From Quantitative Easing to neo-mercantilist policies, the renewal of industrial policy, the multiplication of sovereign wealth funds and marketized state-owned enterprises, increased state participation in global value chains and global networks of corporate ownership, the state seems to be ‘back in business’ everywhere. This raises a series of questions:
- Are we witnessing a shift to state-led development? A return of ‘state capitalism’ under a globalised and financialized form? Are these processes challenging market ascendance and/or neoliberalism as a global development regime?
- Has there been a transformation of the developmental state and of the logics and instruments of ‘catch-up’ development? New tools of state intervention for industrial and innovation policy?
- What are the implications of the resurgence of ‘state-capital hybrids’ (state-sponsored investment funds, state-owned enterprises, development banks, etc.) as key actors in development? Are these transforming the global development finance architecture? What is the relationship between, on the one hand, state-owned, state-controlled, and state-directed capital, and on the other hand, private capital?
- What are the wider geopolitical and geo-economic shifts in which the rise of the new state capitalism is embedded? What is new about the recent ‘wave’ of state capitalism across the global economy? What are the strategic, structural/epochal, and contingent drivers of its emergence?
- What is the progressive potential of these developments, both in the global South and in the global North? What are the limits to the new state capitalism, and the various forms of resistance to it?
We welcome both theoretical and empirical contributions exploring these themes. This blog series aims to stimulate critical debates from a plurality of academic perspectives (political economy, economics, sociology, development studies, law, international business, strategic management, geography, etc.) in order to critically interrogate the more visible role of the state in development, the economy, and society at large.
The more visible role of the state is also a chance to revisit and rethink (from both a theoretical and normative perspective) some of the most perennial questions of political economy: what is the state? What is the appropriate scope for state intervention? How should it relate to popular and democratic forms of control?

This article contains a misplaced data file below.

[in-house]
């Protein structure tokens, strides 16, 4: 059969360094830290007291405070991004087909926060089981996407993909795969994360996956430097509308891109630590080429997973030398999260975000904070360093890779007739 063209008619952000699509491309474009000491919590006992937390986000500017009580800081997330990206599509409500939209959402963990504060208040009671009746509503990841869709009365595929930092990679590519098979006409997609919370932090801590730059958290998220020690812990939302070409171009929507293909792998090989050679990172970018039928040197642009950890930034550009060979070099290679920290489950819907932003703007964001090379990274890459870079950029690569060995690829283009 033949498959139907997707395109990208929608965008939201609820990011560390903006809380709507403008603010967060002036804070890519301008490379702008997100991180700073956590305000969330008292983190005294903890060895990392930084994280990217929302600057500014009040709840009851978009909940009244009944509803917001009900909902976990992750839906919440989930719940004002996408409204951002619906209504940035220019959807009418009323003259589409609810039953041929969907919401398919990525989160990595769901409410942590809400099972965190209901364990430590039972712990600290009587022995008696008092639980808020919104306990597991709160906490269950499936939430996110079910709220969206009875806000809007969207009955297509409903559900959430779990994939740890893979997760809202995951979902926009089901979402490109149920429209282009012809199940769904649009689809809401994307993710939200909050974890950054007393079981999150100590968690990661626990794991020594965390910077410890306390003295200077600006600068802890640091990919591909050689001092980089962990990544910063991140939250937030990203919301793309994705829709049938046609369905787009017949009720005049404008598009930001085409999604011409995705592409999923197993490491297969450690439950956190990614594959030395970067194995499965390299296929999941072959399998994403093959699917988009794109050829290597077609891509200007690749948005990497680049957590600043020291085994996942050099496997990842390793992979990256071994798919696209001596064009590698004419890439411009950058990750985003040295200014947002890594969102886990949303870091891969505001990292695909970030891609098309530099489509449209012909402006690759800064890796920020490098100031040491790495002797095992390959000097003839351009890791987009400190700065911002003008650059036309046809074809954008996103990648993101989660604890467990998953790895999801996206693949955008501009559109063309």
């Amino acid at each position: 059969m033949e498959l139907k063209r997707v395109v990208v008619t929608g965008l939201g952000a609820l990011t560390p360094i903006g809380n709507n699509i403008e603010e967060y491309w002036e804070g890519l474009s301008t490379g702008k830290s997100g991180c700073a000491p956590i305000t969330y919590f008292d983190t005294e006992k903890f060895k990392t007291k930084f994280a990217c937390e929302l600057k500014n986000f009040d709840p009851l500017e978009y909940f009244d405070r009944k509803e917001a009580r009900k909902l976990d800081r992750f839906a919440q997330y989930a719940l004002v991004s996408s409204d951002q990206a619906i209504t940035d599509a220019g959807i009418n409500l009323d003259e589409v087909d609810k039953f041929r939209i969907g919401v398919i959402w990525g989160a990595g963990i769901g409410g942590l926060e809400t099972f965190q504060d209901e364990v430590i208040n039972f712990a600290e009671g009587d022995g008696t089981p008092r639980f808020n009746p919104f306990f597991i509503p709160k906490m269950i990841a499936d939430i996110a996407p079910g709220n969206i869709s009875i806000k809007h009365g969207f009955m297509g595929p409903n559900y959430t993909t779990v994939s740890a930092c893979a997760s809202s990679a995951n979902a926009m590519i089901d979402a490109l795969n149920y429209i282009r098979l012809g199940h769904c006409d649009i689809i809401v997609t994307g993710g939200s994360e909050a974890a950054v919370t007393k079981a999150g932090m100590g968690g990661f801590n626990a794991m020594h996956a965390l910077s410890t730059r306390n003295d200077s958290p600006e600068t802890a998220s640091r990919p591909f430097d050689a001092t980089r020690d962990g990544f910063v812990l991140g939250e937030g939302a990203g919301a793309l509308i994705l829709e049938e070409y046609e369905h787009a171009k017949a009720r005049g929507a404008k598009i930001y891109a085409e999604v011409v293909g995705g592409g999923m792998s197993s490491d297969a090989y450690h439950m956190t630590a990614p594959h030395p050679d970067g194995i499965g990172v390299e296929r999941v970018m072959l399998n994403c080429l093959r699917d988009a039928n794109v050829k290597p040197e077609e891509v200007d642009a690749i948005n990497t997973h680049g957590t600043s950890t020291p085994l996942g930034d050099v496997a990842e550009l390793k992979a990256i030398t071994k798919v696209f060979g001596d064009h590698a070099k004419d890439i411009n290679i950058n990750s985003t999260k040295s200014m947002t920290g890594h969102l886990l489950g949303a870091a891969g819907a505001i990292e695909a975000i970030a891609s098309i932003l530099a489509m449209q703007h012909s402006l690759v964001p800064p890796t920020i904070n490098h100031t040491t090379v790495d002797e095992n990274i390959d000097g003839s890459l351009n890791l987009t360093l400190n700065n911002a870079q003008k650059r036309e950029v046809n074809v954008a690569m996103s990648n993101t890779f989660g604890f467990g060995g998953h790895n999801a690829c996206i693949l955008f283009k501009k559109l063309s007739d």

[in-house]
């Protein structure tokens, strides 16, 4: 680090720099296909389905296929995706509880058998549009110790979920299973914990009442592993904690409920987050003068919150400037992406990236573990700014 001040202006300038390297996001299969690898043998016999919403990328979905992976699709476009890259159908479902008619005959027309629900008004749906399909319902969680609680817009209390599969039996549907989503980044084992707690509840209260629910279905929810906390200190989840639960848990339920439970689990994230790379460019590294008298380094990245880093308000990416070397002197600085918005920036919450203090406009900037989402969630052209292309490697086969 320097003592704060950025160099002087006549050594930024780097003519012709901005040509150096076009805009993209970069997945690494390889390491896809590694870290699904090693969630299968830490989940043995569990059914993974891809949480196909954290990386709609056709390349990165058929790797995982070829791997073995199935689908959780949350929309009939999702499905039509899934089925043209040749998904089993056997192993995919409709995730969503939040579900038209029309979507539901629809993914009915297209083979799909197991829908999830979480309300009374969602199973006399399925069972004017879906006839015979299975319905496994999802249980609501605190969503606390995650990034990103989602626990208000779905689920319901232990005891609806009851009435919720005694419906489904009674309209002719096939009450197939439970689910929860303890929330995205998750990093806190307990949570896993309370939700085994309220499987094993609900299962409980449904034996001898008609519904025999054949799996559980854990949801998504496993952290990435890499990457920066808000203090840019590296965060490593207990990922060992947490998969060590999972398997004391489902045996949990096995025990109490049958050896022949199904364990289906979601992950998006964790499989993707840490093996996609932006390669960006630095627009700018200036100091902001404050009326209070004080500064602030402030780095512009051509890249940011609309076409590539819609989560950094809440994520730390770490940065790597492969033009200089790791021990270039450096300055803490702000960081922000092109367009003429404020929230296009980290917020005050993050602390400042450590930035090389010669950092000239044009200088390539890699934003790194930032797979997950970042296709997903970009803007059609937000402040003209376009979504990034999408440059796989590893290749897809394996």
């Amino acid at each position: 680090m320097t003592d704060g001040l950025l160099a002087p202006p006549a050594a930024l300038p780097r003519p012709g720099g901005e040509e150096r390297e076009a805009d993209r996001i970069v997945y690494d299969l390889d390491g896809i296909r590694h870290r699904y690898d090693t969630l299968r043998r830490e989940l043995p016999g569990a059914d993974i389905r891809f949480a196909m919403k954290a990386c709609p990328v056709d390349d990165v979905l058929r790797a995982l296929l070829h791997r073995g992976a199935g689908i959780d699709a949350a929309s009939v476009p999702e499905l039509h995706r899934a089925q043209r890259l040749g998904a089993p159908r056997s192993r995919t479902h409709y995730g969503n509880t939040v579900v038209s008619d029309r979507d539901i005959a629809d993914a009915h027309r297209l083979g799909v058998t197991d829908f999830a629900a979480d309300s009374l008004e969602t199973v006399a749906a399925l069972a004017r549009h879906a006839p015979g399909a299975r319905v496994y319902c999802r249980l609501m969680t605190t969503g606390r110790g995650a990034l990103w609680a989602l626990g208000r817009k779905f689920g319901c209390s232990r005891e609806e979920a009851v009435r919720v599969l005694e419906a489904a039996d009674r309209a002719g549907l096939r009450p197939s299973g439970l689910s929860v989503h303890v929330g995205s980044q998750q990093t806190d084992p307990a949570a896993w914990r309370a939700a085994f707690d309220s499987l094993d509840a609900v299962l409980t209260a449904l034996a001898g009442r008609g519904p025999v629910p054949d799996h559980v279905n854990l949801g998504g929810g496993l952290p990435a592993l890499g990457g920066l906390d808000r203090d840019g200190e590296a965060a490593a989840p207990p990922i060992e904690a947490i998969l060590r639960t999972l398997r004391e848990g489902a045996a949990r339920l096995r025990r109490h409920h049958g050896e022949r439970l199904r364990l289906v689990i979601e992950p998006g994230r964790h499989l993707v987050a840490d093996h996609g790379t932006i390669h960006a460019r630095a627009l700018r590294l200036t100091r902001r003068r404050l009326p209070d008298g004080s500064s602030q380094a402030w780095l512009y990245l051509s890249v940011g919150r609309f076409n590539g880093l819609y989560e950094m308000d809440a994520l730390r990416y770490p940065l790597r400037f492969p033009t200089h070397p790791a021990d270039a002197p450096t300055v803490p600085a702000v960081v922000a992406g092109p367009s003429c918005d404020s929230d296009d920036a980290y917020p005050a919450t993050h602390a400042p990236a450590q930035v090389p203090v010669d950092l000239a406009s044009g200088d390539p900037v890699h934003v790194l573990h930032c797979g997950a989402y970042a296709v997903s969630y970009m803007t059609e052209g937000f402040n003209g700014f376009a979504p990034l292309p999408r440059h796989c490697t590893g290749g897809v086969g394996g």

Overview of the series:
- State Capitalism Redux? The first contribution to the series, written by Ilias Alami and Adam Dixon (both based at Maastricht University), acts as an introduction to the blog series. It provides some contextual information on the rise of the new state capitalism, and critically engages with the recent literature on the topic.
- The local state origins of national economic development. This contribution by Milford Bateman offers a revised understanding of the developmental state, emphasising the history (and the progressive potential) of the local state in driving ‘bottom up’ structural transformation processes.
- Indonesia’s State-Led Development: Custodian of the National Interest, or Boondoggle? James Guild looks at the much discussed case of State Capitalism in Indonesia under President Jokowi and identifies some key projects which highlight the developmental role of the state.
- Lean on me: Development financial struggles and national development banks. Kyunghoon Kim scrutinizes the political economic determinants of the growing mobilisation of national development banks in a wide range of developing and advanced economies.
- The Specter of State Capitalism. In this short commentary, Adam Dixon and Ilias Alami reflect on the coronavirus crisis and the reconfiguration of the state-capital relation it is catalyzing the world over.
- ‘Climate Emergency’, COVID-19 and the Australian capitalist state. Anna Sturman draws upon materialist state theory to provide a critical reflection on the rearticulation of the Australian state in the context of the bushfire and coronavirus crises, and outlines strategies for reconfiguring the state in more progressive ways
- Assessing the ‘Return’ of the State: Bringing Class Back In. Mehmet Erol critically analyses the ‘return’ of the state in the context of the current crisis, and emphasises the theoretical-political necessity of carefully considering class dynamics
- Neoliberalism on Trial: Jokowi 2.0, Omnibus Bill and the New Capital City. Trissia Wijaya explores what effects do neoliberal policies have on state-capital relations in Indonesia through the case of the Omnibus Bill.